This was very apparent during the development of the Clean Water Rule under the previous Administration.  States, state organizations, and others were very concerned that the U.S. Environmental Protection Agency did not engage in robust consultation prior to issuance of the proposed rule.  When the proposed rule was reviewed by the states, issues were raised about impacts of changes in jurisdiction on development of water quality standards, total maximum daily loads, identification of stormwater facilities, etc.  These were issues not considered during rule development.  The lack of consultation and the opportunity for active engagement in addressing these concerns prior to publication of the proposed rule left many states uncertain over how the changes in jurisdiction would impact a number of Clean Water Act programs, and ultimately undercut state support for the Clean Water Rule.

The current Administration has signaled its intention to rescind and replace the Clean Water Rule by directing the Environmental Protection Agency and Department of Army to define ‘navigable waters’  “in a manner consistent with the opinion of Justice Antonin Scalia in Rapanos v. United States, 547 U.S. 715 (2006).”  This seems to signal the intention to significantly restrict waters subject to the Clean Water Act.  In his opinion for the plurality, “Justice Scalia ultimately concluded that Waters of the United States should include only relatively permanent, standing or continuously flowing bodies of water because, according to him, that was the definition of “the waters” in Webster’s Dictionary”  If the Administration is pursuing a Clean Water Rule that will significantly reduce waters that have been protected under the Clean Water Act for decades, early and detailed consultation with the states and many others is imperative since states will take on the responsibility of deciding whether or not to protect those waters under state programs after federal protections are removed.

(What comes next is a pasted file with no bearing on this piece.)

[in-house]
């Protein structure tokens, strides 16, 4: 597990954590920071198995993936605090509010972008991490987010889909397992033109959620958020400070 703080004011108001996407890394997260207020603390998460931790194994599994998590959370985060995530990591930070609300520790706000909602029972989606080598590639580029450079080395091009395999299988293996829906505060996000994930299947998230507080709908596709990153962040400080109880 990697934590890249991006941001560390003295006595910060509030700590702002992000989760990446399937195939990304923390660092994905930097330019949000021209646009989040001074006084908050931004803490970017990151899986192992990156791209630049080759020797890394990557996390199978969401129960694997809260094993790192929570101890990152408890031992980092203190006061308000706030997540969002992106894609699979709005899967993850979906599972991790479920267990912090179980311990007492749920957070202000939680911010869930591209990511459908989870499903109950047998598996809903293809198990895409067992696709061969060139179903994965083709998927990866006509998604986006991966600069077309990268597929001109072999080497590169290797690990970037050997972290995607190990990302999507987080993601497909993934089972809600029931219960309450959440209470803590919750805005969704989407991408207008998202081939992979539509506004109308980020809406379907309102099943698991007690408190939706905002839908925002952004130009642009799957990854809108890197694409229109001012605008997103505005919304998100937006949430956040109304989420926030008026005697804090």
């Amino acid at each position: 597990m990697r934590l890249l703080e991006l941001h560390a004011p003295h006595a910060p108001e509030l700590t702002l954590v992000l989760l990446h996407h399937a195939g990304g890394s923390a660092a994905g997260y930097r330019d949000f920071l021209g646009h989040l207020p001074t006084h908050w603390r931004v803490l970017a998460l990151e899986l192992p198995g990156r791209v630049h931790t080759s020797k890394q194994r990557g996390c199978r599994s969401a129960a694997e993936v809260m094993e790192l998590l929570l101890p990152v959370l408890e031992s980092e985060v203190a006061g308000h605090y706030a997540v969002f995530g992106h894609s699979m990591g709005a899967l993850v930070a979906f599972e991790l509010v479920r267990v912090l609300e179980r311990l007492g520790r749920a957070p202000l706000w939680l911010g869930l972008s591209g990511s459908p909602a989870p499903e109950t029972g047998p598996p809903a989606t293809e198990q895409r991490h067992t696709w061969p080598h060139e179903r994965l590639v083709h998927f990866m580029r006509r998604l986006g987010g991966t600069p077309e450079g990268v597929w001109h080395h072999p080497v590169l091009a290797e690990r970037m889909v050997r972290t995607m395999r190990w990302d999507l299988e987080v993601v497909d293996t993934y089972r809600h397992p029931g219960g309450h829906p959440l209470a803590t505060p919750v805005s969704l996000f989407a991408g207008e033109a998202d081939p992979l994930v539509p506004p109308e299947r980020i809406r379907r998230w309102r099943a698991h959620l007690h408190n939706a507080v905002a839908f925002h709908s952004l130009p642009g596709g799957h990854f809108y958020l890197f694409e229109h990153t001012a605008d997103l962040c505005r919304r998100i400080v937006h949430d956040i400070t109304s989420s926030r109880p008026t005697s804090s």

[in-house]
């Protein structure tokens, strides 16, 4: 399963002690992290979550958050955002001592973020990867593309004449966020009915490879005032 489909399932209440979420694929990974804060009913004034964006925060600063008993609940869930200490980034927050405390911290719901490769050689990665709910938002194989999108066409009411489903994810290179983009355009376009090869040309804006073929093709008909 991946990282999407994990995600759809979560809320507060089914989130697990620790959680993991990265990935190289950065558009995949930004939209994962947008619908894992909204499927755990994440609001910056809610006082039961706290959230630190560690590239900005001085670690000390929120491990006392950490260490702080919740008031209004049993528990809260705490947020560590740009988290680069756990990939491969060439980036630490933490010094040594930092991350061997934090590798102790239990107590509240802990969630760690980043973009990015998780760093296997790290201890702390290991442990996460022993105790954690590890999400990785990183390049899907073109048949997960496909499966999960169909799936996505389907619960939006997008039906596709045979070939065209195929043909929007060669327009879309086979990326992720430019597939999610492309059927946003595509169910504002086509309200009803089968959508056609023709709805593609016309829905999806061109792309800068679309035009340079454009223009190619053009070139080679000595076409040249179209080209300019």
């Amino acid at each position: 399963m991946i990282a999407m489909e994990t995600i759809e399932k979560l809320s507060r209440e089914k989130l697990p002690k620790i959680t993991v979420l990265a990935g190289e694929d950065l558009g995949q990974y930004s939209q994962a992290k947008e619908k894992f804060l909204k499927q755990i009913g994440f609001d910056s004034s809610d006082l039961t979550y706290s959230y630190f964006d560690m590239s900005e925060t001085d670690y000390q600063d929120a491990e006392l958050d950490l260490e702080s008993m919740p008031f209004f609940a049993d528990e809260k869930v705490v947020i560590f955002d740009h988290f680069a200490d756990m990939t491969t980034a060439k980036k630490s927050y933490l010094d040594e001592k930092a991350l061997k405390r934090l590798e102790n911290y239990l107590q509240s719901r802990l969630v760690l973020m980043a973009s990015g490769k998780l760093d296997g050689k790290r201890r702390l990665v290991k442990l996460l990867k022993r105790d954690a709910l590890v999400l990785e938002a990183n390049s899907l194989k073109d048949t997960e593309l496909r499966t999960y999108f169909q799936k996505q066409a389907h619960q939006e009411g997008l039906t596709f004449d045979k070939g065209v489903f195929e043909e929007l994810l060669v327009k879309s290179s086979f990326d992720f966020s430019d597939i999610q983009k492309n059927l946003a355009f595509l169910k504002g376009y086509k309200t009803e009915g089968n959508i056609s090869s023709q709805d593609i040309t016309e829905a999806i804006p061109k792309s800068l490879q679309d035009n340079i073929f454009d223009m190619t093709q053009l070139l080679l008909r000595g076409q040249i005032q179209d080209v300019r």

New administrations are often slow to gain an understanding of the intricate balancing act that has been pursued between state and federal programs in the arena of environmental protection.   This Administration is clearly pursuing ambitious plans to roll back federal environmental protections and provide the opportunity for states to take over.  If those efforts are going to be successful, they must be coordinated with the states.  Hopefully, there will be a commitment by this Administration to do that in the coming weeks, months and years.

[i] Outdoor Industry Association. 2012.  The Outdoor Recreation Economy
[ii] Millennium Ecosystem Assessment, 2005. Ecosystems and Human Well-being: Synthesis. Island Press, Washington, DC
[iii] Restoration Returns: The contribution of Partners for Fish and Wildlife Program and Coastal Program Restoration Projects to Local U.S. Economies. 2013. U.S. Fish and Wildlife Service
[iv] Narayan, S., Beck, M.W., Wilson, P., Thomas, C., Guerrero, A., Shepard, C., Reguero, B.G., Franco, G., Ingram, C.J., Trespalacios, D. 2016. Coastal Wetlands and Flood Damage Reduction: Using Risk Industry-based Models to Assess Natural Defenses in the Northeastern USA. Lloyd’s Tercentenary Research Foundation, London.